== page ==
Every time I stand in front of the mirror, I have the common, bizarre, vivid visions like yours
—that whirling dark smoke which seemed to wrap around and suffocate you with nightmares and bitterness until you choke out the magic elements in the periodic table Au Co Na Po and think of vanishing in just a blink of all the eyes staring at you.
It is inside me. It penetrates. It hurts, and all that I ever wanted was to be free once more.
Getting stuck in overly congested traffic situations before arriving the school premises is undeniably every PNUan’s dilemma.
Recollecting the words of one professor, we cannot make that excuse for our tardiness a habit until we graduate, for it is becoming more of a “way of life”. It is for our mindsets to adjust in this almost irresolute predicament.
Check out the short digital story my group mates and I created in one of our classes featuring the two kinds of a PNUan travelling to school.
If you would ask me about the growing pains of being a college student, I’d say it’s the burden of being apart from our families back home.
Shakespeare, yes, parting is such sweet sorrow.
Most students have welcoming homes they can return to after a long day in school but for some who cannot afford the fare expenses of the cruel distance, they live in dorms within the reach of university.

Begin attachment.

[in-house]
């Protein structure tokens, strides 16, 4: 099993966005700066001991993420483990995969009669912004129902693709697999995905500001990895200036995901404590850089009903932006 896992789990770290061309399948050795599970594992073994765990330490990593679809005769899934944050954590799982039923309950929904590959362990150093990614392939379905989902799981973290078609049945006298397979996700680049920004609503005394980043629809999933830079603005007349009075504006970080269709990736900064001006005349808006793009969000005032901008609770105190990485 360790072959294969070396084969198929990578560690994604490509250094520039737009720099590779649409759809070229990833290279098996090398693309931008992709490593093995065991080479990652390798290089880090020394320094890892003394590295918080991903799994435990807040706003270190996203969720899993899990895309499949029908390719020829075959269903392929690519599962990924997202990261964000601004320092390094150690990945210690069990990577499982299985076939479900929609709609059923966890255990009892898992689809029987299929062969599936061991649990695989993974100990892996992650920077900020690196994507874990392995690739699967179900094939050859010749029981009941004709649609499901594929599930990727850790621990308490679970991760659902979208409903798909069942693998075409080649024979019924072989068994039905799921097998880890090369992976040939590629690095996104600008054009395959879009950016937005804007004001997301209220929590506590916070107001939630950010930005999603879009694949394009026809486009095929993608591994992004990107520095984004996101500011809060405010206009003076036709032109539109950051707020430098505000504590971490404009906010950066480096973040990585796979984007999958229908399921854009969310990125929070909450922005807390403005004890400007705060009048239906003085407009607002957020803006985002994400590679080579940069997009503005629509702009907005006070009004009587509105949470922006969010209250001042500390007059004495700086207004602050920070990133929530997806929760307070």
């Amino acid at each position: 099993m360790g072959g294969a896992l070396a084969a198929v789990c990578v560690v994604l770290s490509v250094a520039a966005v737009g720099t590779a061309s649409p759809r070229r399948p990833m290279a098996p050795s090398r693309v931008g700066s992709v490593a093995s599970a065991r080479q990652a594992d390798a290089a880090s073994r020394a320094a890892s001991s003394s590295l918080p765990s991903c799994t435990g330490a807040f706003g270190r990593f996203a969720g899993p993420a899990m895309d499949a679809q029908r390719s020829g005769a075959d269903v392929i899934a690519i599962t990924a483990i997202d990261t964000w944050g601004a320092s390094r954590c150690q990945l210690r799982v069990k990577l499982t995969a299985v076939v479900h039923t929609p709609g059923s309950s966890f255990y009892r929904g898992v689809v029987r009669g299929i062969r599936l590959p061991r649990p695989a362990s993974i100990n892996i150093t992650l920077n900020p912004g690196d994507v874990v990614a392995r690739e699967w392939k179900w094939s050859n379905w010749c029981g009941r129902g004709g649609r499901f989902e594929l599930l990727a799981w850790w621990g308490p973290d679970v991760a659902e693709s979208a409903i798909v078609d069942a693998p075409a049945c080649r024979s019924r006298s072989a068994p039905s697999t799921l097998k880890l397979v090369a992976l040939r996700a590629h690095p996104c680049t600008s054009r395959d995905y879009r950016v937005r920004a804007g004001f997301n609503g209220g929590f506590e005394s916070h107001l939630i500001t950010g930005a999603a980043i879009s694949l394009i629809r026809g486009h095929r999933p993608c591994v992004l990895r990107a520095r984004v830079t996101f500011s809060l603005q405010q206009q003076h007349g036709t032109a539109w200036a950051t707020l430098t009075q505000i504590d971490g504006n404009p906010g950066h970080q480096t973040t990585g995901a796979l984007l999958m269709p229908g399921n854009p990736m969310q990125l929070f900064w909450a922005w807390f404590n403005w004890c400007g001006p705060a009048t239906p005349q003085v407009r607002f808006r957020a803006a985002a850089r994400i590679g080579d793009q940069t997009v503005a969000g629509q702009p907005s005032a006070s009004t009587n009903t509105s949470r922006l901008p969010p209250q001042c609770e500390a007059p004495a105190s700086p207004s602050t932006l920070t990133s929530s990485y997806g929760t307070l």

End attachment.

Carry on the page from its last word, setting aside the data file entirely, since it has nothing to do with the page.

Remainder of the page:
Along searching for a possible refuge, I found a fitting poem that reflects an equal sentimentality. The poem is entitled, “Valediction sa Hillcrest” and was written by the former Philippine National Artist, Rolando Tinio. The mood of the poetry is nostalgic as it talks about a man who recalls memories he spent in the two different places he lived in: a foreign land (Iowa), and his native land (Philippines). The quirky and unique use of two languages in telling the story mirrors the persona’s character as the two different places made a special mark in him–like they have become a part of his identity.
This is a type of poem that college students will appreciate and can relate with since many of us live away from our homes to study in university. We cherish both places, create memories in them, and feel a pang of sadness when we are away from the other.